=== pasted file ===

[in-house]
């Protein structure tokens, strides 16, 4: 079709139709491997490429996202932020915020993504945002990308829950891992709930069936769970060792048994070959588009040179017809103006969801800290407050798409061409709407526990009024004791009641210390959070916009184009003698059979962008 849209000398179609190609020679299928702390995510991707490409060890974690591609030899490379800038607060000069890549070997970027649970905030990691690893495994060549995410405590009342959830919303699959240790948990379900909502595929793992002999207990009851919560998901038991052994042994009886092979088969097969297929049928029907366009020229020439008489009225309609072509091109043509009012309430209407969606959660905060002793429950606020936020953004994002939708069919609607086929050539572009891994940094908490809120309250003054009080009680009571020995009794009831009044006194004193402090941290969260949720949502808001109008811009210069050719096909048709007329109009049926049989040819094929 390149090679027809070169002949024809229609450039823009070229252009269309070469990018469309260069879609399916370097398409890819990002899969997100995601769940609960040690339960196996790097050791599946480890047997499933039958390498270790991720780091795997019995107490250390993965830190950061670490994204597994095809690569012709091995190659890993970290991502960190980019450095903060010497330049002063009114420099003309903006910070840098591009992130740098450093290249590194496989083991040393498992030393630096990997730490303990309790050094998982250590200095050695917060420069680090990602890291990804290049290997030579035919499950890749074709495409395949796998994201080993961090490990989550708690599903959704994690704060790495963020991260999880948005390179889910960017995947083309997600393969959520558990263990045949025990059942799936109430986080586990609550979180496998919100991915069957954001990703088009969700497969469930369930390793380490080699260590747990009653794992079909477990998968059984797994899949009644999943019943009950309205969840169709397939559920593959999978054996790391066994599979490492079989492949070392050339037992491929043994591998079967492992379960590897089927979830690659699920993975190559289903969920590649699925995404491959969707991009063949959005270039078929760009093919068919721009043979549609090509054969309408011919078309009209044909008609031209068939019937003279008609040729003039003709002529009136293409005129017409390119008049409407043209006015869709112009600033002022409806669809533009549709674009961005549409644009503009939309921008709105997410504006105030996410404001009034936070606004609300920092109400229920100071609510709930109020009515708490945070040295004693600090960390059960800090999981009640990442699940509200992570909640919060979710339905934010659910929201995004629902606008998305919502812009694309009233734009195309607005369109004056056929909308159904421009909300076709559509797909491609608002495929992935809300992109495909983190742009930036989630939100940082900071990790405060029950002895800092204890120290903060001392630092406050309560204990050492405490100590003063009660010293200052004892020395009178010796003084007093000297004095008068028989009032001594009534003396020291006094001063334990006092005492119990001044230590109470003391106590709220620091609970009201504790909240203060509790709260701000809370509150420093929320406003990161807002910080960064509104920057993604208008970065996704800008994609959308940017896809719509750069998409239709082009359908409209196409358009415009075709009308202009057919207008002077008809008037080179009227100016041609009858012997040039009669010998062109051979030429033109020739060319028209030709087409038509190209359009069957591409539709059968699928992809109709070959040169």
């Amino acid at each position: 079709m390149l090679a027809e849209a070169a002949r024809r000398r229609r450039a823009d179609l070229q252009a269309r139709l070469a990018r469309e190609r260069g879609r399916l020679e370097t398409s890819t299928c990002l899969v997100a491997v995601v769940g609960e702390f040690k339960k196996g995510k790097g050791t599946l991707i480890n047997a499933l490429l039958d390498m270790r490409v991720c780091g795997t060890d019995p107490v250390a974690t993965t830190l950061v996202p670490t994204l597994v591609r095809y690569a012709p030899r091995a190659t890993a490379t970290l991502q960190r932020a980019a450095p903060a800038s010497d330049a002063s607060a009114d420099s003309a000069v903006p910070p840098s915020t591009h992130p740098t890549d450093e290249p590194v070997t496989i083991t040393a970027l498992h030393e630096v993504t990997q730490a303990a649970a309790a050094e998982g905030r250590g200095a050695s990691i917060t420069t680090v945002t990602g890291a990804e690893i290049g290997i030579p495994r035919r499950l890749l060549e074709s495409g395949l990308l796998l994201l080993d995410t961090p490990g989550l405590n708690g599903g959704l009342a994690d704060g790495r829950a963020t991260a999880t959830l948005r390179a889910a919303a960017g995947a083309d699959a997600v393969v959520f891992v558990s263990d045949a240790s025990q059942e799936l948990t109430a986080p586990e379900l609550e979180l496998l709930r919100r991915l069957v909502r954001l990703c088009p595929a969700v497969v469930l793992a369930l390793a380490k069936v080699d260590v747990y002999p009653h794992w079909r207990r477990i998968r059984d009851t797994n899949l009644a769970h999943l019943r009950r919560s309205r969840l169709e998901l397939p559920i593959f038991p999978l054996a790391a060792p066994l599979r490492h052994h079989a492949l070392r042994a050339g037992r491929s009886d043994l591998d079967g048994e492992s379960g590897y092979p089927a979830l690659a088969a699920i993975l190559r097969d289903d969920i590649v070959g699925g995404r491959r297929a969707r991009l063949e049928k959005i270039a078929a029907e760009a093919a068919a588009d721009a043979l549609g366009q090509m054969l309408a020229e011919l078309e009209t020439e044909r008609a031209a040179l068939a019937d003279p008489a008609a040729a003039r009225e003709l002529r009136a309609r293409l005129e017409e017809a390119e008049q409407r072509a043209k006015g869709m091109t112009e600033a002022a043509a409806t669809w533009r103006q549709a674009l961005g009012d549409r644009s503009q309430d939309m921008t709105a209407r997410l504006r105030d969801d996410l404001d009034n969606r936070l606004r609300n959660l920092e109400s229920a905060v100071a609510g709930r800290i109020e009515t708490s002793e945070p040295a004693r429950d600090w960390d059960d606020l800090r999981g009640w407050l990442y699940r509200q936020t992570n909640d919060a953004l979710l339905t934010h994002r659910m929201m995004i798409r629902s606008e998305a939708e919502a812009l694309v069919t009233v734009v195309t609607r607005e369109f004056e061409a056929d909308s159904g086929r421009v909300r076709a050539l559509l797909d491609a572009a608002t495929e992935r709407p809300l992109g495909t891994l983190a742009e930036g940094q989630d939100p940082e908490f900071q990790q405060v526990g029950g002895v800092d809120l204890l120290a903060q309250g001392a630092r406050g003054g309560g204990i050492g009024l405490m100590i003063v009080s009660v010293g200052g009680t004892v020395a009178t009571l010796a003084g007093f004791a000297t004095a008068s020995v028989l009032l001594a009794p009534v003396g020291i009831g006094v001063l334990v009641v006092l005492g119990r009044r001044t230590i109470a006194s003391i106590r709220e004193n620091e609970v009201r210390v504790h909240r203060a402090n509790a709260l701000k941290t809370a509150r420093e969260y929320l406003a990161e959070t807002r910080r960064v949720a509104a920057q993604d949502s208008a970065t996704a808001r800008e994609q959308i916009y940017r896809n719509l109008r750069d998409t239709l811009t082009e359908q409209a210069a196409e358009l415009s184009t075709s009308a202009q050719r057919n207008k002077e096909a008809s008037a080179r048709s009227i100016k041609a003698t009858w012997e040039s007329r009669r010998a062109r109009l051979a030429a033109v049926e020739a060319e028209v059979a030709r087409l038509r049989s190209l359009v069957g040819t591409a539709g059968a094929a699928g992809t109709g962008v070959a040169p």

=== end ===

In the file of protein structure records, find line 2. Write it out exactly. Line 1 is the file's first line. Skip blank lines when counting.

């Protein structure tokens, strides 16, 4: 079709139709491997490429996202932020915020993504945002990308829950891992709930069936769970060792048994070959588009040179017809103006969801800290407050798409061409709407526990009024004791009641210390959070916009184009003698059979962008 849209000398179609190609020679299928702390995510991707490409060890974690591609030899490379800038607060000069890549070997970027649970905030990691690893495994060549995410405590009342959830919303699959240790948990379900909502595929793992002999207990009851919560998901038991052994042994009886092979088969097969297929049928029907366009020229020439008489009225309609072509091109043509009012309430209407969606959660905060002793429950606020936020953004994002939708069919609607086929050539572009891994940094908490809120309250003054009080009680009571020995009794009831009044006194004193402090941290969260949720949502808001109008811009210069050719096909048709007329109009049926049989040819094929 390149090679027809070169002949024809229609450039823009070229252009269309070469990018469309260069879609399916370097398409890819990002899969997100995601769940609960040690339960196996790097050791599946480890047997499933039958390498270790991720780091795997019995107490250390993965830190950061670490994204597994095809690569012709091995190659890993970290991502960190980019450095903060010497330049002063009114420099003309903006910070840098591009992130740098450093290249590194496989083991040393498992030393630096990997730490303990309790050094998982250590200095050695917060420069680090990602890291990804290049290997030579035919499950890749074709495409395949796998994201080993961090490990989550708690599903959704994690704060790495963020991260999880948005390179889910960017995947083309997600393969959520558990263990045949025990059942799936109430986080586990609550979180496998919100991915069957954001990703088009969700497969469930369930390793380490080699260590747990009653794992079909477990998968059984797994899949009644999943019943009950309205969840169709397939559920593959999978054996790391066994599979490492079989492949070392050339037992491929043994591998079967492992379960590897089927979830690659699920993975190559289903969920590649699925995404491959969707991009063949959005270039078929760009093919068919721009043979549609090509054969309408011919078309009209044909008609031209068939019937003279008609040729003039003709002529009136293409005129017409390119008049409407043209006015869709112009600033002022409806669809533009549709674009961005549409644009503009939309921008709105997410504006105030996410404001009034936070606004609300920092109400229920100071609510709930109020009515708490945070040295004693600090960390059960800090999981009640990442699940509200992570909640919060979710339905934010659910929201995004629902606008998305919502812009694309009233734009195309607005369109004056056929909308159904421009909300076709559509797909491609608002495929992935809300992109495909983190742009930036989630939100940082900071990790405060029950002895800092204890120290903060001392630092406050309560204990050492405490100590003063009660010293200052004892020395009178010796003084007093000297004095008068028989009032001594009534003396020291006094001063334990006092005492119990001044230590109470003391106590709220620091609970009201504790909240203060509790709260701000809370509150420093929320406003990161807002910080960064509104920057993604208008970065996704800008994609959308940017896809719509750069998409239709082009359908409209196409358009415009075709009308202009057919207008002077008809008037080179009227100016041609009858012997040039009669010998062109051979030429033109020739060319028209030709087409038509190209359009069957591409539709059968699928992809109709070959040169």